Regular service dependencies participate to the instance lifecycle. Moreover, the injected service object is either available or not available. A temporal dependency handler is a little different and provides a different resolution pattern. Indeed, the temporal dependency does not invalidate the instance. Moreover, if not available, the temporal dependency waits (and so blocks the current thread) for a provider. Of course, the maximum waiting time can be specified. If a timeout occurs, the handler throws a Runtime Exception.
First of all, you need to configure the component type to use the handler such as:
Notice that, this handler is an external handler. So, it uses the "org.apache.felix.ipojo.handler.temporal" namespace.
Once described, you can implement your component. The specified field will be mapped to the temporal dependency. As for regular field injection, aggregation, targeted service specification (i.e. interface) is discovered automatically. Filter, comparator and binding policy are also supported. However, the optional attribute is not supported. In fact, this attribute is meaningless in the case of a temporal dependency.
Using the field in your code will try to find a matching service provider. If a provider is available, the field receives the service object immediately. Else, the thread is stopped and waits for a provider. The default wait time is 3s (you can also specify this time). If no provider is available after this time, the thread throws a RuntimeException. If a provider becomes available during this time, the field receives immediately the value and the execution can continue.
You can also use annotations:
The handler has only one mandatory attributes:
- Field: the implementation field supporting the dependency (not needed with annotations)
The handler supports on specific optional attributes:
- Timeout: the maximum time waited in order to find a provider (default: 3s). For an infinite timeout, the timeout value is either "infinite" or "-1".
- OnTimeout: specifies the action to do when the timeout occurs. Four actions are supported: null, nullable, empty-array, default-implementation. By default, no action is specified, and an exception occurs when the timeout is reached.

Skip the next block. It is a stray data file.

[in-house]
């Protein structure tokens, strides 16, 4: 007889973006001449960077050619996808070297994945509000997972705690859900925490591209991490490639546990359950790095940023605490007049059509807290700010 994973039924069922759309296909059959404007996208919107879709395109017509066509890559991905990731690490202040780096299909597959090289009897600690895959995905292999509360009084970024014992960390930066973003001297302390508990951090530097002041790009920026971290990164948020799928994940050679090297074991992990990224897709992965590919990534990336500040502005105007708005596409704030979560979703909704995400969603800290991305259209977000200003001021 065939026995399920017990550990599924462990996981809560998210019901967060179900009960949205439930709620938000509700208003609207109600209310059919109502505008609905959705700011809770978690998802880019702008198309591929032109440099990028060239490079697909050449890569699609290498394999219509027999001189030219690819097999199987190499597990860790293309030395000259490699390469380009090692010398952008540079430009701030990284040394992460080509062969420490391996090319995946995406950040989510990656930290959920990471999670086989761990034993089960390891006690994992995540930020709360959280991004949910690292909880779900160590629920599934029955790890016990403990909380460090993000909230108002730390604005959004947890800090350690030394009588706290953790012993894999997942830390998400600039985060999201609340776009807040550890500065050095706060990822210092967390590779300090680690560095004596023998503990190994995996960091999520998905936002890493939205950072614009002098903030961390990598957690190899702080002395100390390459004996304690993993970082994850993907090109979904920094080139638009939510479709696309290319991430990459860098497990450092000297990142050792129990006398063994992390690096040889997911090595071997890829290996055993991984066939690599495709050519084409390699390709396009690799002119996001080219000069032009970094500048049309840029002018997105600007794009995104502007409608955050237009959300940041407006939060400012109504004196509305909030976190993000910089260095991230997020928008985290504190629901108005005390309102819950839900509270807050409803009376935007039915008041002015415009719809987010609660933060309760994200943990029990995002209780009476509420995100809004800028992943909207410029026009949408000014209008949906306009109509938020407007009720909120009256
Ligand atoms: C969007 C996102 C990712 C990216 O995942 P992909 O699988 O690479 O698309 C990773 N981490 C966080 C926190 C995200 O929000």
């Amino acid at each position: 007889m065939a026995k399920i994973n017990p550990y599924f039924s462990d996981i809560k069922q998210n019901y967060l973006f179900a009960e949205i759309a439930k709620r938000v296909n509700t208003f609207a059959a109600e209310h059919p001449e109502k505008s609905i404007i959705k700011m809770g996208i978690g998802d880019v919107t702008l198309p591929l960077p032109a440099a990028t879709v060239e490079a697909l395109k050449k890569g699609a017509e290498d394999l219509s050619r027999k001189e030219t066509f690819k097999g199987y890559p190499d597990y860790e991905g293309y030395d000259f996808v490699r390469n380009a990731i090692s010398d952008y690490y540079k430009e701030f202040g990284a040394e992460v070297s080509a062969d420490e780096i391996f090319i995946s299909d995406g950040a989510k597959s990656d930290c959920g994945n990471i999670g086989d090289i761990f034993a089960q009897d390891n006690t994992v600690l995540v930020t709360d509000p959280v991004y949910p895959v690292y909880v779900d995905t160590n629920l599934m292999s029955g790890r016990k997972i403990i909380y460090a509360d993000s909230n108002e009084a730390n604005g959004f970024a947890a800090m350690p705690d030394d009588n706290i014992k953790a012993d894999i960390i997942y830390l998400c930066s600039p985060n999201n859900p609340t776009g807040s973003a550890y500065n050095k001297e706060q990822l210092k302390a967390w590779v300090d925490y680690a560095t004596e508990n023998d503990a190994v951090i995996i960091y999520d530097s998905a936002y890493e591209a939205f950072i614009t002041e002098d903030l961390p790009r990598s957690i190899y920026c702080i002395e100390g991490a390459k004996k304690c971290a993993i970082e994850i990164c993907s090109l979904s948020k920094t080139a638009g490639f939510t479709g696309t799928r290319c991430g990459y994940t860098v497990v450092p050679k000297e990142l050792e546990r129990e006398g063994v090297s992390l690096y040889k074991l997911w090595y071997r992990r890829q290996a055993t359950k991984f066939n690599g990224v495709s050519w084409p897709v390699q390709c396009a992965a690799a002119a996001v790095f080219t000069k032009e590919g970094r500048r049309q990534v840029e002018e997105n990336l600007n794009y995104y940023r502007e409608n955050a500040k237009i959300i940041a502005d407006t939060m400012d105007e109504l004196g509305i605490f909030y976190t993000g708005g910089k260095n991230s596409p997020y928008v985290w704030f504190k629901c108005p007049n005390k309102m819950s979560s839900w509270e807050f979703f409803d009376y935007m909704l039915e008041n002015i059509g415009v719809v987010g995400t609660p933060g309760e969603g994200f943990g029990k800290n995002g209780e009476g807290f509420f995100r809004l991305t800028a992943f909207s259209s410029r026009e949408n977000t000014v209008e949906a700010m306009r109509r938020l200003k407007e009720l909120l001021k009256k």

The attributes from "regular" dependencies are also supported (like filter).
When a timeout occurs, you can specify what the handler must do. By default, it throws a runtime exception. However, four others actions can be set in the 'onTimeout' attribute.
- The null action (onTimeout="null") will return "null" instead of the service object.
- The "nullable" action (onTimeout="nullable") will return a "Nullable" object instead of the service object. This object is a fake but can be used a regular service object. However, invoking actions on this object will do nothing. In the case of aggregate dependency, an array containing a "nullable" object is returned.
- The empty action is only supported for aggregate dependency (the field must be an array). In this case, an empty-array is returned. (In the 1.2.0 version, the empty-array attribute became empty)
- The default-implementation action is a little different. Instead of specifying the action, you need to specify the default-implementation (the qualified class name) that you want to use. For example onTimeout="o.a.f.i.MyDefaultLogServiceImpl". In this case, the handler will inject an instance of this object instead of a real service object. On aggregate dependency, an array with one default-implementation object is returned.
This is equivalent to:
Temporal dependencies can also be injected inside Collection. To achieve this, the 'specification' attribute must indicates the looked specification, and the field must be a Collection.
This is equivalent to:
Temporal dependencies can also be injected as proxies. So it is possible to give the temporal dependency to helper object.
On 'scalar' dependencies, the service lookup is executed during an operation invocation. Timeout policies are also executed is the lookup failed.
On aggregate dependencies (necessary Collection), the service lookup is executed when the iterator(), and toArray(...) methods are invoked. Timeout policies
are also executed if the lookup failed. Proxies are enabled by default since the 1.7.0 version.
To set a temporal dependency as a proxy, just add the proxy attribute as follows:
By default, proxies are enabled. Setting proxy to false disables them.
The handler is available on the download page.
Sources are available on the Felix trunk at the following location: http://svn.apache.org/repos/asf/felix/trunk/ipojo/handler/temporal.